McGavick was talking about the possibility that alternative capital (over $44 billion of it thus far in 2014) could ultimately contribute to instability in the system. He likened the potential risk to reinsurance to the sub-prime mortgage boom that led to bank collapses and triggered the economic crisis. He said "in essence this is the story of the real estate crisis and that is the risk here because the risk is being removed from those who took the risk."
Lloyd's Chairman John Nelson was present too and he didn't blink either. Nelson said (he is after all a banker and is well aware of de-leveraging) Nelson said, "It's going to be a continuous challenge that as the alternative capital market develops the temptation to detach the risk from the capital becomes ever greater and there will be kinds of securities where the returns look really alluring, but if we do that we will destabilize the whole thing exactly as happened in sub-prime mortgages."
Both statements were startling. We are, after all, in a world now where pools of money contract with underwriting teams to write risks. Those underwriters in turn contract with modelers to estimate risk of loss. In some instances management of claim activity is also contracted to claim specialists and the process chugs along almost as a virtual insurer.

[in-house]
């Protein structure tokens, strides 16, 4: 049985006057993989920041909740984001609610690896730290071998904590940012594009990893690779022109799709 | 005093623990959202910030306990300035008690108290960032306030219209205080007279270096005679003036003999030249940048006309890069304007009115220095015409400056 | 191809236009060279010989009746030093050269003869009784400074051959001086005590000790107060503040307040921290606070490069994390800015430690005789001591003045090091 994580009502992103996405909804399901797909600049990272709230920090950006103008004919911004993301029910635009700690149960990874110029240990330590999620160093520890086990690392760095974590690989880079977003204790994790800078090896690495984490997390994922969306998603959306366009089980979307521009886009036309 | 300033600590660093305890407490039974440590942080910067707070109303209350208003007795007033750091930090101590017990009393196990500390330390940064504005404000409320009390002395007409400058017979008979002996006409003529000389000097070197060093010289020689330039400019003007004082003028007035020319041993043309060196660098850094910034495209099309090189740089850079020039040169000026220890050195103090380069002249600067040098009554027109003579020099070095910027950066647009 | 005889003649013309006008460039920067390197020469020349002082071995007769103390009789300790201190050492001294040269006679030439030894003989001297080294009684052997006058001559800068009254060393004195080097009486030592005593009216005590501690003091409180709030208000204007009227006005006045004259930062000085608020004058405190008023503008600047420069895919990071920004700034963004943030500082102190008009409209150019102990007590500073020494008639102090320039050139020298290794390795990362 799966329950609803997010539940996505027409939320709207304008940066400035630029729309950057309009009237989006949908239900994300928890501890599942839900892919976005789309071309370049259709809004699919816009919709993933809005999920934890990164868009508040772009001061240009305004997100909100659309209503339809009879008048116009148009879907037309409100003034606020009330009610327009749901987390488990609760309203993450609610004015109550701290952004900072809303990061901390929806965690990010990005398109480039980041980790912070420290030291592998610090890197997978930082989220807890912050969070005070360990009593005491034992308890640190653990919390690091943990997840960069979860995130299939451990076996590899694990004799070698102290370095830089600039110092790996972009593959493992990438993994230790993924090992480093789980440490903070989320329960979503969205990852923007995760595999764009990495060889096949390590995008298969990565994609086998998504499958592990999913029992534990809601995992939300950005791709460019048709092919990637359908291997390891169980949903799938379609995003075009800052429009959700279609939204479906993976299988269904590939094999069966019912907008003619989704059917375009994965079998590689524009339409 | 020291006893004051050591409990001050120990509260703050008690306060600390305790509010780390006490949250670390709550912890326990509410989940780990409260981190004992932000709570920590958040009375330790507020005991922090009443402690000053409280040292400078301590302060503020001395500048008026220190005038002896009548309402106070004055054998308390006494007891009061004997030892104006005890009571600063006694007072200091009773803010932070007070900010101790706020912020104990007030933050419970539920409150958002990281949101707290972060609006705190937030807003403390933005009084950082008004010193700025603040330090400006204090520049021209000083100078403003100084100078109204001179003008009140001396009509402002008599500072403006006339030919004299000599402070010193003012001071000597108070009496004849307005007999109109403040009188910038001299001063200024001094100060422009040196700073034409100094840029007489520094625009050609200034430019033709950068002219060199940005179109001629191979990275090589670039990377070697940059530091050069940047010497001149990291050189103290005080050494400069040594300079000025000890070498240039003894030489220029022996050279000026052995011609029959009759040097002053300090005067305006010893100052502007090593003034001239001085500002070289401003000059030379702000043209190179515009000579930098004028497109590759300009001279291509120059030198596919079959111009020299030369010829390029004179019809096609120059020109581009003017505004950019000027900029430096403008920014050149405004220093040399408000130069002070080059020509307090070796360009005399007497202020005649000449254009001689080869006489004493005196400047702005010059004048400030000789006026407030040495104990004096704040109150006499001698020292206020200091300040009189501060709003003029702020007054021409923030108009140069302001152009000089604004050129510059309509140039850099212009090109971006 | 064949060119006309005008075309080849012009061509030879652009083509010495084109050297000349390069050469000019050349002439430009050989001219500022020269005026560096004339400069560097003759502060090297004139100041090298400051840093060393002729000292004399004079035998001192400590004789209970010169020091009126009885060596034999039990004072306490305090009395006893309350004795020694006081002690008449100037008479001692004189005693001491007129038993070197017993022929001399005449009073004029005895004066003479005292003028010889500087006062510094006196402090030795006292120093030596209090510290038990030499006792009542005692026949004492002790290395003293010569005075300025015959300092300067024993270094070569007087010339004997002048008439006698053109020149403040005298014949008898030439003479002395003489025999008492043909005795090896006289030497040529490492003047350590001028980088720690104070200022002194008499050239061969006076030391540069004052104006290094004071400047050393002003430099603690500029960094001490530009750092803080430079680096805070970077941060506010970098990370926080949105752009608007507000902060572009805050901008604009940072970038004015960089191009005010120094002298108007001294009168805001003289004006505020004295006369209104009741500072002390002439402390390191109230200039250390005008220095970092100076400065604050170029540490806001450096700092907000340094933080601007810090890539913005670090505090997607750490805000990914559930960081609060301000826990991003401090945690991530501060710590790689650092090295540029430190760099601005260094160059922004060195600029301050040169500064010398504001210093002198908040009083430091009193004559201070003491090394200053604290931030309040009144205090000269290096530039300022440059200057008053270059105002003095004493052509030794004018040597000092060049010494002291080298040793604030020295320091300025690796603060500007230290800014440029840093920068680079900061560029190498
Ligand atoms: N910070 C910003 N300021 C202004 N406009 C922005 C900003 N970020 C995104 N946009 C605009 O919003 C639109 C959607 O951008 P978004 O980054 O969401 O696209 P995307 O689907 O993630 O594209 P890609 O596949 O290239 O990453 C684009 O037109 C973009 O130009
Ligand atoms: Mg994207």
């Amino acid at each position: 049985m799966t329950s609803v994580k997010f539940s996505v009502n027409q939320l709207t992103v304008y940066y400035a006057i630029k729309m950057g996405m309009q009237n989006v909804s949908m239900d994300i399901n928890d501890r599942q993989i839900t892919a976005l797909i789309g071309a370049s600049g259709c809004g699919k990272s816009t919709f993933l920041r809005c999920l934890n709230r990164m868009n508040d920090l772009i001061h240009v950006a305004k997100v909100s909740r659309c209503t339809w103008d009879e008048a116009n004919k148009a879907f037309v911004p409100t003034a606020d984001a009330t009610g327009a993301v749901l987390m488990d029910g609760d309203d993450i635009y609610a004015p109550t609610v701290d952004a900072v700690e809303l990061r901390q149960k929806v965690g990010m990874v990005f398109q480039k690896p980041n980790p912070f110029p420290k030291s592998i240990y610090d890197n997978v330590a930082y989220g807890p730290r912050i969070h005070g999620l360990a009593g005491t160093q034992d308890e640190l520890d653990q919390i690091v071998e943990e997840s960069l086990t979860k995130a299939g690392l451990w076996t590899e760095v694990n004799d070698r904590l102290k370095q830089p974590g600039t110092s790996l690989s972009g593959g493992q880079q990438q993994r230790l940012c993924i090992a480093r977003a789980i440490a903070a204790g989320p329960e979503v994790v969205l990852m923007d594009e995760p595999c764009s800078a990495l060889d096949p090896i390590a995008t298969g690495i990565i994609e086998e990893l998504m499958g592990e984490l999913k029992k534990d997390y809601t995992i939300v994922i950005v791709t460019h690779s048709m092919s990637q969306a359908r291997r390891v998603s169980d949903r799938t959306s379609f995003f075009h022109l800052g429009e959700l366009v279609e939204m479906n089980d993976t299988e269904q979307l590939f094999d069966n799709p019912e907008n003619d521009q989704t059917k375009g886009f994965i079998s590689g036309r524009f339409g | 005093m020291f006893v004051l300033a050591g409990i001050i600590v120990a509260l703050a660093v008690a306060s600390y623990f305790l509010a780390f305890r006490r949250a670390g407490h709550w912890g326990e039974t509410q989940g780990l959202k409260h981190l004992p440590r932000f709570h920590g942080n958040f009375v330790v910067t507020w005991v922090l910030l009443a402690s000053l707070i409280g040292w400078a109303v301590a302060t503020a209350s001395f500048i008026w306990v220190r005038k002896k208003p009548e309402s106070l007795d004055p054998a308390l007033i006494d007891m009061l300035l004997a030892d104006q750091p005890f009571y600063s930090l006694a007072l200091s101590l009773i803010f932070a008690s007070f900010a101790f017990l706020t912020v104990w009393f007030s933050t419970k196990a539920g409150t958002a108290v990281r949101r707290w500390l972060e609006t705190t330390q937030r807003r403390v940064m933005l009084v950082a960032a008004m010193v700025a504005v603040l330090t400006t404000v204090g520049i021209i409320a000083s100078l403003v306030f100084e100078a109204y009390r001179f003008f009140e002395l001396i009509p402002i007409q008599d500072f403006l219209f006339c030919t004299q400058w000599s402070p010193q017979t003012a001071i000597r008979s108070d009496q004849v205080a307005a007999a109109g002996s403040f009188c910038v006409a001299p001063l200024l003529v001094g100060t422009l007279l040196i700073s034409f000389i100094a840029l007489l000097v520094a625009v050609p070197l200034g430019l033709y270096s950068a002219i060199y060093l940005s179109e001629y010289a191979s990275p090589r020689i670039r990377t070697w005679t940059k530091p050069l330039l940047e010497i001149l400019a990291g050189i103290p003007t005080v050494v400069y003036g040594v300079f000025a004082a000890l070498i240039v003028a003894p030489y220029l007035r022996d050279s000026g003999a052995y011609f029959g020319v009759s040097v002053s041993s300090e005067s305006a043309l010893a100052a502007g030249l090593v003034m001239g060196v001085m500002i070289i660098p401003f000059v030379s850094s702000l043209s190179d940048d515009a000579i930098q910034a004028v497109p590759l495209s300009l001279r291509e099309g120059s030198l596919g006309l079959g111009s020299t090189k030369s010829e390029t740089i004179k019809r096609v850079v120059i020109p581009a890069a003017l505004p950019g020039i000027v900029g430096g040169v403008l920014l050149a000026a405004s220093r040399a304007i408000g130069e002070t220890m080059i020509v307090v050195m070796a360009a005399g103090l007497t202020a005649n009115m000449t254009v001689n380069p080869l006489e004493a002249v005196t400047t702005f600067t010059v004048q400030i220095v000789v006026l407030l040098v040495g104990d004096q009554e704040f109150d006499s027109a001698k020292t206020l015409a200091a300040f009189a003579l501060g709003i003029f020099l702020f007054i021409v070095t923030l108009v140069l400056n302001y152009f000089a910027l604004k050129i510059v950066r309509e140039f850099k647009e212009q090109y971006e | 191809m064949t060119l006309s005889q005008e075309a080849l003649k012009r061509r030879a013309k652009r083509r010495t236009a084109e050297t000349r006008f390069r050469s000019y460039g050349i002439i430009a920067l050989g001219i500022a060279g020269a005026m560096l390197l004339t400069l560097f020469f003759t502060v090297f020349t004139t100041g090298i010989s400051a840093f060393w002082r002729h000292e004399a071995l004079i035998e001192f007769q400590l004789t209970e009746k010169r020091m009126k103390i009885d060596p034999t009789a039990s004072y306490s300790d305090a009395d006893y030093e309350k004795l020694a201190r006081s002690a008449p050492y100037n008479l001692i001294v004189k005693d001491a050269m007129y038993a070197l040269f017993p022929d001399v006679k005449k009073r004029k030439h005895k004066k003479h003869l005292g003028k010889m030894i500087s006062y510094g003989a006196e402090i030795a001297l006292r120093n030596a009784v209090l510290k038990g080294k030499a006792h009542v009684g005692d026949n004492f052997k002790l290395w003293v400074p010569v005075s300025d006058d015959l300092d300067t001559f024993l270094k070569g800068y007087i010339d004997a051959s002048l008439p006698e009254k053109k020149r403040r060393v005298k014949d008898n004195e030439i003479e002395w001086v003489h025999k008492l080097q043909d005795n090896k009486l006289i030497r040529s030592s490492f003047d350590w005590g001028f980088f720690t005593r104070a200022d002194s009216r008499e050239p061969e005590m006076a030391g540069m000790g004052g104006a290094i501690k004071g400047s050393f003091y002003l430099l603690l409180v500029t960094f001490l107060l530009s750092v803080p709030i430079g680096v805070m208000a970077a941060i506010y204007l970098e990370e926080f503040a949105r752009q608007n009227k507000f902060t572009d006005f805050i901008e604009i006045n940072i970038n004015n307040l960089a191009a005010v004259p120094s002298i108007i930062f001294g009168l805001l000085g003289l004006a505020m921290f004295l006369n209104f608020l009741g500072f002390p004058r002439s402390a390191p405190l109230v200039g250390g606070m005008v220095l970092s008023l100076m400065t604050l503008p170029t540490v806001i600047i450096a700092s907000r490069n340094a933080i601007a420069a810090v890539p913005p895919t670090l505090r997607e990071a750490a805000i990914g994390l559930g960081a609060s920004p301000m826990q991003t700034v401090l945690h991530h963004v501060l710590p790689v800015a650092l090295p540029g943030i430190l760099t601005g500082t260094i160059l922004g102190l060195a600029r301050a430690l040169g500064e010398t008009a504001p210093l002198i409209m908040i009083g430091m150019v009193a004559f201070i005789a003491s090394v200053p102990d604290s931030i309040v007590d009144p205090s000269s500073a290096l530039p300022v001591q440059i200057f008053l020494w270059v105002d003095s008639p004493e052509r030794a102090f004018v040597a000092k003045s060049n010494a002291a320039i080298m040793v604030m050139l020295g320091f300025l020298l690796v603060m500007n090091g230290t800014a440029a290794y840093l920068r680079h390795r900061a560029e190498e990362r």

McGavick said "The advantage of the integrated model is you're betting with your own money. That changes how you feel about it."
We know that McGavick is agnostic in terms of where his underwriting capital originates but we think his statement could have been made by any number of people including Hannover Re's Ulrich Wallin, Swiss Re's Michel Lies, Munich Re's Nikolaus von Bomhard and SCOR's Denis Kessler. If a risk bearer is an integrated entity, where underwriting, modeling, claims and management are all eating at the same table you can better avoid the JUA and ValuJet scenario because it is your money at risk.